We had the fears and doubts that anyone might have had, but going through the process of securing grant funding made us put together a thorough and detailed business plan, which at least provided a roadmap for the future. It gave us some clarity on how our operation needed to work, which gave us the confidence to start.
I still deal with some of that doubt during the spring. It's an intimidating time. The calendar is laid out in front of you. And as you're planning and planting for the summer ahead, you just have no idea what's going to work, what isn't, and what Mother Nature might throw at you.
Origin: Like a heat dome and a brutal wildfire season, for example?
Chris: Exactly. But now that we've got two summers of growing under our belts, we've been able to take learnings from last season to make changes for how we did things this summer, and we'll look to do that again as we start up again in 2022. The weeks can begin to look the same during the season, so we're always looking to refine our processes.
Origin: I imagine, as it is the mountains, the learning never stops on the farm. What are some of the things you've learned in the last couple of years?
Chris: I'm addicted to learning, whether that's on my skis or in the field. Farming is a process, and it's constantly evolving. We're learning about our climate and how things grow on a daily basis. We've been figuring out what our soil responds to, as it's just as important to feed your soil as it is the plants you're growing. We opt for compost as an organic fertilizer, and it releases nutrients into the ground more slowly than synthetic options.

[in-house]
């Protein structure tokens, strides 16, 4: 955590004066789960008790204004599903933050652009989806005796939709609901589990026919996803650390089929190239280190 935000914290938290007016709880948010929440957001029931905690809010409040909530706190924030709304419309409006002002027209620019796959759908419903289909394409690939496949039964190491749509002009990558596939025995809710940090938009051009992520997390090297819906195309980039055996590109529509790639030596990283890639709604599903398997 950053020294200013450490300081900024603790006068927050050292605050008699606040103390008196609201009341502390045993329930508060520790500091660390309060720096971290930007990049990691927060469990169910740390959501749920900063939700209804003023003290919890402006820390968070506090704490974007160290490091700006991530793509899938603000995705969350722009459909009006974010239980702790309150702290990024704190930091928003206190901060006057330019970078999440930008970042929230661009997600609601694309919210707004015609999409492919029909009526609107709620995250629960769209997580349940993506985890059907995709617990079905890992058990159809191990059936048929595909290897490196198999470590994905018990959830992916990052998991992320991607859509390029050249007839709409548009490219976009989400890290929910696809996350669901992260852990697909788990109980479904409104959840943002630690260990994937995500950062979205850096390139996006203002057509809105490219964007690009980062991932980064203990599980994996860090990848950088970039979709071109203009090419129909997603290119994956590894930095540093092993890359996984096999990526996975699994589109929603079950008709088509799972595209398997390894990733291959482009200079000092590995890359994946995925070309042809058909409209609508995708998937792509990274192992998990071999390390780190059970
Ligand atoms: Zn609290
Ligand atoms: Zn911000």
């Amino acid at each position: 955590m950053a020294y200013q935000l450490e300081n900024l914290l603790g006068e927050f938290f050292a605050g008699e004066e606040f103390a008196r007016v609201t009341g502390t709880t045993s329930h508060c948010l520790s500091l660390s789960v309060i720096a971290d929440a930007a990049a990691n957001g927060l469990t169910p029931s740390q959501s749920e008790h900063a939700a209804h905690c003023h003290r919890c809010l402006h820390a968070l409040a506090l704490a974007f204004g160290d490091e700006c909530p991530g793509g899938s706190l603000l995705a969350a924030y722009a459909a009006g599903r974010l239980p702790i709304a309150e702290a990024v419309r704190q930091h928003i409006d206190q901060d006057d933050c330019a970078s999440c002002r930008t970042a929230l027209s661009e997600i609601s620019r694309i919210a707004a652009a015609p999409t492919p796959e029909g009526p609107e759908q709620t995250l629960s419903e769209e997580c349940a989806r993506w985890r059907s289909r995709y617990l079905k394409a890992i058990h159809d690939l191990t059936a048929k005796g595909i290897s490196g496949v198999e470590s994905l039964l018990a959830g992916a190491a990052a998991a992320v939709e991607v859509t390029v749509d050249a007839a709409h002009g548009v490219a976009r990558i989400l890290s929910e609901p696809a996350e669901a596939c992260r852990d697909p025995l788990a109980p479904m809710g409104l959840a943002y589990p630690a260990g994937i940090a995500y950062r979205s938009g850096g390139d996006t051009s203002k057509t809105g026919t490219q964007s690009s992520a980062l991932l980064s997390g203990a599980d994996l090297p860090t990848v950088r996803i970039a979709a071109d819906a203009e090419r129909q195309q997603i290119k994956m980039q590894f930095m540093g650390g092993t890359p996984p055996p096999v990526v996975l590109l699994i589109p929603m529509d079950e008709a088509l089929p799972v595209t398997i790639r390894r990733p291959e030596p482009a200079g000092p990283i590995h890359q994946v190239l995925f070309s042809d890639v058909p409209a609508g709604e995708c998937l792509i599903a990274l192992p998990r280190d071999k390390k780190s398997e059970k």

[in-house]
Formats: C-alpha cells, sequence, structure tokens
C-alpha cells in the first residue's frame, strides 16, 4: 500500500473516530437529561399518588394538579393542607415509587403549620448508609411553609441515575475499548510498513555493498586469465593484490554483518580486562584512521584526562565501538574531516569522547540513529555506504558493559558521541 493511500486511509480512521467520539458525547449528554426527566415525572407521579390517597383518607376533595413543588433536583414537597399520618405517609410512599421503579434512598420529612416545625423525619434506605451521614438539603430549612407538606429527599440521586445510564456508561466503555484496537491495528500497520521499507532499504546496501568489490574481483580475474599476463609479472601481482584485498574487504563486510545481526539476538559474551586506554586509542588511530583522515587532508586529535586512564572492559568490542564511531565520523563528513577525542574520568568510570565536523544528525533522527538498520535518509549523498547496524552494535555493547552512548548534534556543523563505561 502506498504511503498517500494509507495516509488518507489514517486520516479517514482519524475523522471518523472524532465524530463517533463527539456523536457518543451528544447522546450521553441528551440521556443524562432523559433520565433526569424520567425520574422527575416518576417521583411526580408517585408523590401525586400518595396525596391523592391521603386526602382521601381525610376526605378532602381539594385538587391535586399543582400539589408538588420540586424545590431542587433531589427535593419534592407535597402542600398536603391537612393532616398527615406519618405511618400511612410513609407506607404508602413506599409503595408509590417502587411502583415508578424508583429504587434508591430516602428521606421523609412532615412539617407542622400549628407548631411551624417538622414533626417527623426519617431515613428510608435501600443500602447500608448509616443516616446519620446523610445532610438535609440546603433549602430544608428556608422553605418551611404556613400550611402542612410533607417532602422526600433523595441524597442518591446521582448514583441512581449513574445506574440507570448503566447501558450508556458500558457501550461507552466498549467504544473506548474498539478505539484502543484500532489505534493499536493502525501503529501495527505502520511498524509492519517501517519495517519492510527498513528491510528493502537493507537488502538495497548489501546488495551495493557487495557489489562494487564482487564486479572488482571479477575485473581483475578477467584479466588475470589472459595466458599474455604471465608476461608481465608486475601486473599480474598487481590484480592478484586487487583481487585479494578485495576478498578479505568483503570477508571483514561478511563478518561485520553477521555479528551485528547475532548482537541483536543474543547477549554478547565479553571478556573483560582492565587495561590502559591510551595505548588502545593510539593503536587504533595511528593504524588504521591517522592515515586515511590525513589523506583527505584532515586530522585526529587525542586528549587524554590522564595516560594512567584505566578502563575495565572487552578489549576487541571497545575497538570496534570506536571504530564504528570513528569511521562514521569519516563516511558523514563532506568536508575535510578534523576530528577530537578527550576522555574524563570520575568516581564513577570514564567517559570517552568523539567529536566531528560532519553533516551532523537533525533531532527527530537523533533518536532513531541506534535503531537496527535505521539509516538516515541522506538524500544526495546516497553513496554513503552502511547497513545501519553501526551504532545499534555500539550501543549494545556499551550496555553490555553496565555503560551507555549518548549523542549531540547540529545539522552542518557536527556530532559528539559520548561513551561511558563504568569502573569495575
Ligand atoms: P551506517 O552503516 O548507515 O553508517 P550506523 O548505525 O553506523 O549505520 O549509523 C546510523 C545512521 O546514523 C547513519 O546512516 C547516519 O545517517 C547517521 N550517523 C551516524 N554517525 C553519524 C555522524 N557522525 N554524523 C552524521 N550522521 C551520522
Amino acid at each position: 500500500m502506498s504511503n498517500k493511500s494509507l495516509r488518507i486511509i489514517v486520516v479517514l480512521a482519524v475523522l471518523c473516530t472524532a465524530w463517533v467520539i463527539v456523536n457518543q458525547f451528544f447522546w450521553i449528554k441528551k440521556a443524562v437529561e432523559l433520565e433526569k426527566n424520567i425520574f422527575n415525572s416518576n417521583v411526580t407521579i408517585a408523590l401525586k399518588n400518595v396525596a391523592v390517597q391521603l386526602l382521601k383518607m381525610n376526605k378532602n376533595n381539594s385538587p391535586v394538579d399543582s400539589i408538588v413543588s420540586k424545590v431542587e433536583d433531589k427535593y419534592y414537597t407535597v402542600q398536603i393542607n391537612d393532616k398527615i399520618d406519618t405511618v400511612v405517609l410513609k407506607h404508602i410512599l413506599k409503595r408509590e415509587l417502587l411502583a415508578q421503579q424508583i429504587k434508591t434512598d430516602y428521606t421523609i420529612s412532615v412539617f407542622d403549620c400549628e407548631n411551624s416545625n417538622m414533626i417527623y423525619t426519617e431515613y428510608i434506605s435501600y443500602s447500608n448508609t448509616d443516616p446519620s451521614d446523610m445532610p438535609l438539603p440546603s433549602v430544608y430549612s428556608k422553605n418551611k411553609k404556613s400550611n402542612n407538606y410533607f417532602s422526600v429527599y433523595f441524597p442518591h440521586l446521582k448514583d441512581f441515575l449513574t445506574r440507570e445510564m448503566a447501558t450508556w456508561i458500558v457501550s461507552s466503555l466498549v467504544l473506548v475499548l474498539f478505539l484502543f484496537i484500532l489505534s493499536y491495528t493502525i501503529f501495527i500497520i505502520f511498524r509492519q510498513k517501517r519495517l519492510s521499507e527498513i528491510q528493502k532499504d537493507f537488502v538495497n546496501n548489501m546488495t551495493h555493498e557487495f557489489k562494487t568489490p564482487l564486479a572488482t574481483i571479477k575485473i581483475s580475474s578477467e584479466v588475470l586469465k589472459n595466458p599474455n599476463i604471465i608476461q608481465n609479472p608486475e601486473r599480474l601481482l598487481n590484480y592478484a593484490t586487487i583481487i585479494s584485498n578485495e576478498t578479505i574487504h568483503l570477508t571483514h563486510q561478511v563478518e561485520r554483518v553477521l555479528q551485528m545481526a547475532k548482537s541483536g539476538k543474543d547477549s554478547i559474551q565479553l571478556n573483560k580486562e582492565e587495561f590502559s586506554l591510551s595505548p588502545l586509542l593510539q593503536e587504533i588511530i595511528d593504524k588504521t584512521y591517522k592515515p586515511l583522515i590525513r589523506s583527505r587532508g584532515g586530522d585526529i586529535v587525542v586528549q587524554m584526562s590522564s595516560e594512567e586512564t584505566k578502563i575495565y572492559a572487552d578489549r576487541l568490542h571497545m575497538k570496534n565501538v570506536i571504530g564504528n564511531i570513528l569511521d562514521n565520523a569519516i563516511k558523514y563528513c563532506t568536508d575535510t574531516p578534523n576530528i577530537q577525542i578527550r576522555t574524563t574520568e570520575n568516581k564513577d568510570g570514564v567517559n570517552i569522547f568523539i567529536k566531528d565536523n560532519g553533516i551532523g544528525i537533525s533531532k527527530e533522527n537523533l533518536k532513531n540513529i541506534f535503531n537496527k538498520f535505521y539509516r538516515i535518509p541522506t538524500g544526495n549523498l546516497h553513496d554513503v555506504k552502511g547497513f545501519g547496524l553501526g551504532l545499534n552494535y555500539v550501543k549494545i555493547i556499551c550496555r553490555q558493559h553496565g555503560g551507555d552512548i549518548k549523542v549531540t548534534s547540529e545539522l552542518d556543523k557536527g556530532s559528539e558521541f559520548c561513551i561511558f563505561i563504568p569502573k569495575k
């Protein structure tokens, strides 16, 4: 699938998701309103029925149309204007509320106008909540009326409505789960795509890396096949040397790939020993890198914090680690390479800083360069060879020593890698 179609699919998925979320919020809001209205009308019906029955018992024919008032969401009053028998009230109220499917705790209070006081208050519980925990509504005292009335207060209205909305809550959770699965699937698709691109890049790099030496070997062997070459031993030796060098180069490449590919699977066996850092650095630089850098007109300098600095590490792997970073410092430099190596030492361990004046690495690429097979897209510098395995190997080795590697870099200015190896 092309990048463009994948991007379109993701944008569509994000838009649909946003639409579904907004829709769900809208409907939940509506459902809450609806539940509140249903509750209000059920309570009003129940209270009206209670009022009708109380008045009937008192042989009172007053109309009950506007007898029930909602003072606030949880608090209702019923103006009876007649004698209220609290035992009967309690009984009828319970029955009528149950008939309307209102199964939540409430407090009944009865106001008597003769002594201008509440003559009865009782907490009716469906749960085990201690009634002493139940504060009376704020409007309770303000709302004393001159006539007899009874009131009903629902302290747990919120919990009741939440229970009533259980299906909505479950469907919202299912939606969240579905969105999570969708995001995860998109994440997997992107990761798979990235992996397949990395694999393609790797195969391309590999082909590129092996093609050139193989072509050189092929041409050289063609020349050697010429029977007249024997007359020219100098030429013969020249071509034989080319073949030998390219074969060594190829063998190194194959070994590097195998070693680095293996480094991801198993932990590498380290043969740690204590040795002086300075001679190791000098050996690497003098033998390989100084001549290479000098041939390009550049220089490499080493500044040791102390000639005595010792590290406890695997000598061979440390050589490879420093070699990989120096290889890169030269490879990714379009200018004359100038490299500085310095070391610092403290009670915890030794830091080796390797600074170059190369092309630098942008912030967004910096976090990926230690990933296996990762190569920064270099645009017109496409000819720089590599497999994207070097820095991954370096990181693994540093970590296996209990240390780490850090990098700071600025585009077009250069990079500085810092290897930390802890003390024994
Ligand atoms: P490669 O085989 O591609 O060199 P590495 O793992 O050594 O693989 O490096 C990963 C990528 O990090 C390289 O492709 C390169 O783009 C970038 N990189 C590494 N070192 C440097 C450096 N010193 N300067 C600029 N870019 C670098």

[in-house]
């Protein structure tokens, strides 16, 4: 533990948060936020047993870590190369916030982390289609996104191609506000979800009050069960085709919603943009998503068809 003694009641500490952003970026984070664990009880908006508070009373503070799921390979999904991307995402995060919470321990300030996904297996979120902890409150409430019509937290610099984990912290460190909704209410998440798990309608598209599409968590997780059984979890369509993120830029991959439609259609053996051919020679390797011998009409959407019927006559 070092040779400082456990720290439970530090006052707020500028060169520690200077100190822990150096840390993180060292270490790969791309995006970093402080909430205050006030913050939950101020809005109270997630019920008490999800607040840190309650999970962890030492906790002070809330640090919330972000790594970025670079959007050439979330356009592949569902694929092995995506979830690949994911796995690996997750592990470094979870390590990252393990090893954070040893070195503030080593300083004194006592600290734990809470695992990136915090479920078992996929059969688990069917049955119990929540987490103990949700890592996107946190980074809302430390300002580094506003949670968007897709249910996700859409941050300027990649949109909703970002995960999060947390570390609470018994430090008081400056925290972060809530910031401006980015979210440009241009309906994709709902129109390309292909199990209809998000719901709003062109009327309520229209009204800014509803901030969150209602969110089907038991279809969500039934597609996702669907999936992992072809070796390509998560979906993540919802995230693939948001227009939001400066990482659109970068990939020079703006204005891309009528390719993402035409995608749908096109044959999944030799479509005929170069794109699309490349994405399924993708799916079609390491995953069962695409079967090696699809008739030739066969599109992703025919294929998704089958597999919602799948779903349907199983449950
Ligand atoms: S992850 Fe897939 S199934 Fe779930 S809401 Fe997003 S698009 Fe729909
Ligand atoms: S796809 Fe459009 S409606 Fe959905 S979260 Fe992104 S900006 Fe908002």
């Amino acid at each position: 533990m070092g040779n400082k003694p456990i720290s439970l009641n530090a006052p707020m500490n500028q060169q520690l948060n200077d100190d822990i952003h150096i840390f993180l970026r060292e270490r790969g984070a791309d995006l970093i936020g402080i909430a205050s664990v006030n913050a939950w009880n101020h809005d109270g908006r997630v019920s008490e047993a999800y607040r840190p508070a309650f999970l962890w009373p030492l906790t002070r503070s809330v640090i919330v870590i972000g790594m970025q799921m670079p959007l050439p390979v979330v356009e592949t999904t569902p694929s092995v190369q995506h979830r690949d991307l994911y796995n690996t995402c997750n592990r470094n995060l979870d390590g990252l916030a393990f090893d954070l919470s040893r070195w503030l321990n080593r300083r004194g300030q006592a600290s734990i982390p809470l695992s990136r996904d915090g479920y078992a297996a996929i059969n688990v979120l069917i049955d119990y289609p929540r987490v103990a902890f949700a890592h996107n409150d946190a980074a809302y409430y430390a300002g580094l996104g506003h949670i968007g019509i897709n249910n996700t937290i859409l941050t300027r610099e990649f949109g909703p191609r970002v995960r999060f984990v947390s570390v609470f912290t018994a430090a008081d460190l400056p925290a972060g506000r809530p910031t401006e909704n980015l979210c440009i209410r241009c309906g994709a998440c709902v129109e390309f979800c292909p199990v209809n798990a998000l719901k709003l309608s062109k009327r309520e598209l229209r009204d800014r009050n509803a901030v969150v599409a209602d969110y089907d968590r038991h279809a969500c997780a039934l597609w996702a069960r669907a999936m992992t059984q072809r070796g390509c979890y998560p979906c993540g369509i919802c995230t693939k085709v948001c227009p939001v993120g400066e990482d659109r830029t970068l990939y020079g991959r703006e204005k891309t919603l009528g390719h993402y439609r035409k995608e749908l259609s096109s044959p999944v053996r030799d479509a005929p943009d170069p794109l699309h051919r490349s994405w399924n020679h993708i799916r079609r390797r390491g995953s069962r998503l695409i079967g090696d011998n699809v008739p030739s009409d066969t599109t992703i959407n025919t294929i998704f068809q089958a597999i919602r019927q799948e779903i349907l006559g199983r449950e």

On a personal level, because farm work demands so much of our time, we don't get to spend as many days adventuring in the mountains through the summer. But even when things are busy on the farm, we make sure to take one day off to play outside. And what I've found is that that single day in the mountains, whether I'm running, biking, or hiking, gives me almost everything I need. I feel so profoundly appreciative for being out there, even just for one day a week. It's so crucial for my psyche and letting me be the best version of myself.
Everyone's relationship with the mountains is different, and I think it's always evolving. Some chapters are about finding (and pushing) your limits, and some chapters are just about enjoying the moments you get to spend out there.
Origin: Sustainability seems to be a major theme in your life. What does 'sustainability' mean to you?
Chris: I remember touring 'Guilt Trip,' a ski film about climate change I worked on a few years ago. That catalyzed some lifestyle changes for me. I wanted to start contributing to the solution. And First Light is an extension of that. Ultimately, an individual's carbon footprint is pretty insignificant in the grand scheme of things, but making personal changes and using my platform to share my voice is important, and I'm privileged to be able to do it. It's a big piece of the pie in my life.
During Canada's federal election this year, we were able to speak with some of our elected officials about climate change and our natural environment. It's a critical moment. If you look at the summer we had, not just here in British Columbia but globally, you'd be hard-pressed not to be thinking critically about the future. Fortunately, it seems like more and more people are considering how they spend their money, shopping locally, and making greener choices. We see that here in Revelstoke with our farm. I think it's a sign of good things to come. So, I see sustainability continuing to be a major theme in my life, through this chapter and all the chapters to come.